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Recalls of Angiotensin II Receptor Blockers (ARBs) including Valsartan, Losartan and Irbesartan

Get current information about recalls of blood pressure medications

Recalls of Angiotensin II Receptor Blockers (ARBs) including Valsartan, Losartan and Irbesartan


 

Video: A Message for Patients about Angiotensin II Receptor Blockers (ARBs)


What do I need to know about this recall?

Valsartan, losartan, irbesartan and other “-sartan” drugs are a class of medicines known as angiotensin II receptor blocker (ARBs) used to treat high blood pressure and heart failure.

Beginning in Summer 2018, FDA learned and reported that some generic versions of the angiotensin II receptor blocker (ARB) medicines contain nitrosamine impurities that don’t meet the agency’s safety standards.

  • Nitrosamine impurities, including N-Nitrosodimethylamine (NDMA), and N-Nitrosodiethylamine (NDEA), are probable human carcinogens (a substance that could cause cancer), and N-Nitroso-N-methyl-4-aminobutyric acid (NMBA) is a potential human carcinogen.
  • Nitrosamines are known environmental contaminants and found in water and foods, including meats, dairy products and vegetables.
  • The presence of these nitrosamine impurities in ARB medicines was unexpected. Our ongoing effort has determined that these impurities may be generated when specific chemicals and reaction conditions are present in the manufacturing process of the drug’s API, and may also result from the reuse of materials, such as solvents.

Not all valsartan, losartan, and irbesartan-containing medications are affected and being recalled.

Not all lots of valsartan, irbesartan, and losartan from a manufacturer involved in a recall are affected and being recalled.  FDA has posted a list of currently available ARBs and the status of our assessment of those medications.

Medications containing only amlodipine or hydrochlorothiazide (HCTZ) are not being recalled.

Some manufacturers are recalling some medications containing amlodipine in combination with valsartan or losartan, and some medications containing hydrochlorothiazide HCTZ in combination with valsartan or losartan are also being recalled.

To find out if your medication has been recalled, you need the following information:

  • Manufacturer or labeler name
  • National Drug Code (NDC)
  • Lot number
  • Active ingredient(s)

Following is an example of an ARB medication label to help you identify the information on your medication:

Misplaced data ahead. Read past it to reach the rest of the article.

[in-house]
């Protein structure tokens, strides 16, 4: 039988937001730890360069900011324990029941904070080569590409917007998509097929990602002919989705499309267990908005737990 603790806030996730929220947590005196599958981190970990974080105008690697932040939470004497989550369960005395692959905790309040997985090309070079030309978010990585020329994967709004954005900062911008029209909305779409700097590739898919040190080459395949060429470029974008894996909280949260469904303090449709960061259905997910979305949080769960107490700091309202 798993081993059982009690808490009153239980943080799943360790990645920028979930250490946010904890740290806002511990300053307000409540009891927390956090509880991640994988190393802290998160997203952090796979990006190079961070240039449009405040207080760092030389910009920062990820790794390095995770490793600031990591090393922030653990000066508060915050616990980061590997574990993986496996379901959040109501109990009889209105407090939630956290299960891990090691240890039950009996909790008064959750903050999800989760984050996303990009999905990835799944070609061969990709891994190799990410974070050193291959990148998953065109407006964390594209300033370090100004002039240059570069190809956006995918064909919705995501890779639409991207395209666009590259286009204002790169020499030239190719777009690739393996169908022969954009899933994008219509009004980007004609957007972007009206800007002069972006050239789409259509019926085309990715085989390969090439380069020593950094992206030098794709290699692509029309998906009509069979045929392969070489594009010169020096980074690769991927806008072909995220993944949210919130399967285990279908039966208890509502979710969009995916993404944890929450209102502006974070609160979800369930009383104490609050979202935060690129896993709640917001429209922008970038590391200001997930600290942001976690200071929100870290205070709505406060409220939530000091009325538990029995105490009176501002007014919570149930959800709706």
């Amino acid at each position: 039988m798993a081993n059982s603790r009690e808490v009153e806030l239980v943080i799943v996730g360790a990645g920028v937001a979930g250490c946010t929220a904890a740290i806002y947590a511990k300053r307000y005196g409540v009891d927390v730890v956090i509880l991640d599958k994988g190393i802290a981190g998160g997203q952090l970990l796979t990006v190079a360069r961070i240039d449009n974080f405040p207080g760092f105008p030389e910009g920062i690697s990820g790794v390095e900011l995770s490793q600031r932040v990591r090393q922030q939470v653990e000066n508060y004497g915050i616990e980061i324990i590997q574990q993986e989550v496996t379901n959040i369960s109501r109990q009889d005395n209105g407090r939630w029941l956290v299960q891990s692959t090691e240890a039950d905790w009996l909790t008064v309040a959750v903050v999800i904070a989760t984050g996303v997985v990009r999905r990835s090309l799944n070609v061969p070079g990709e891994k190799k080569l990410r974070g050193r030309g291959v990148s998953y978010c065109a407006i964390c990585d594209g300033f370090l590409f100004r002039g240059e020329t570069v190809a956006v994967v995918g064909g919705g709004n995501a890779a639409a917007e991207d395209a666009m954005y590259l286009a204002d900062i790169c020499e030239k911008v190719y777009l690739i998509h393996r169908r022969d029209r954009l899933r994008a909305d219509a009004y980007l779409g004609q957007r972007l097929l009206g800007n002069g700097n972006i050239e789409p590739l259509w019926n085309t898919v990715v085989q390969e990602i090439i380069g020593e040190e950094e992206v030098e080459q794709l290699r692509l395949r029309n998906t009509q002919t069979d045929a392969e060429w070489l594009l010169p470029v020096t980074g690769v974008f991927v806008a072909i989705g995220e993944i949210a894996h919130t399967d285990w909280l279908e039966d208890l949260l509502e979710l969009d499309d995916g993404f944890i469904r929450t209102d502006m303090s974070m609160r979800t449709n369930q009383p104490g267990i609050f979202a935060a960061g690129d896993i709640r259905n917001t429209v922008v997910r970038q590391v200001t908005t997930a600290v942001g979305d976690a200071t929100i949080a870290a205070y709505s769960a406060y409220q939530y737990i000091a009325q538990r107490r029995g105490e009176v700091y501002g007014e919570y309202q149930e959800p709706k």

Image depicting parts of a drug label: NDC, Manufacturer, Labeler, Dosage, Active ingredient

Note the manufacturer may be different from the distributor or labeler of your medication. Learn more about the NDC.

Contact your pharmacist to get this information if you cannot find it or if you have questions about your medication being recalled.

If the lot number is on the medication bottle, it is usually imprinted on the label and is normally found next to the expiration date. It will also be printed on the back of a blister pack.

Contact your pharmacist to get this information if you cannot find it or if you have questions about your medication being recalled.

Yes. Because ARBs treat serious medical conditions, continue taking your current medicine until a doctor or pharmacist gives you a replacement or a different treatment option.

Remember, not all ARBs are being recalled, and not all lots of valsartan, irbesartan, and losartan are affected and being recalled.

If you are taking any medication containing an ARB, compare the information on your prescription bottle with the recall list to determine if your current medicine has been recalled.

  • If you have medicine included in a recall, contact your pharmacist. The pharmacist may be able to provide you with an unaffected ARB made by another company.
  • If the pharmacist cannot provide this, contact your doctor to discuss other treatment options.

Report any unexpected side effects with ARB-containing medicines, to FDA’s MedWatch program to help the agency better understand the scope of the problem:

  • Complete and submit the report online at www.fda.gov/medwatch/report.htm
  • Download and complete the appropriate form, then submit it via fax at 1-800-FDA-0178

Return it to your pharmacist when you get your new medication.

FDA has determined the recalled ARBs pose an unnecessary risk to patients.

FDA recommends that pharmacists provide a replacement medicine not affected by the recall or prescribers consider other available treatment options for their patient’s medical condition.

A list of ARB medications affected by the recall are available on FDA’s website for healthcare professionals and patients to monitor. FDA has also posted a list of ARBs that are currently available, along with information regarding the status of FDA’s assessment for those medications.

FDA suggests health care professionals check the lists regularly for updates.

Samples can also be affected and part of the recall. Be certain to check samples to ensure affected products are not given to patients.

  • If you have medication samples from these companies, quarantine the products, and do not provide them to patients.  

Report any adverse reactions with ARB-containing products, to FDA’s MedWatch program to help the agency better understand the scope of the problem:



Where can I get more information?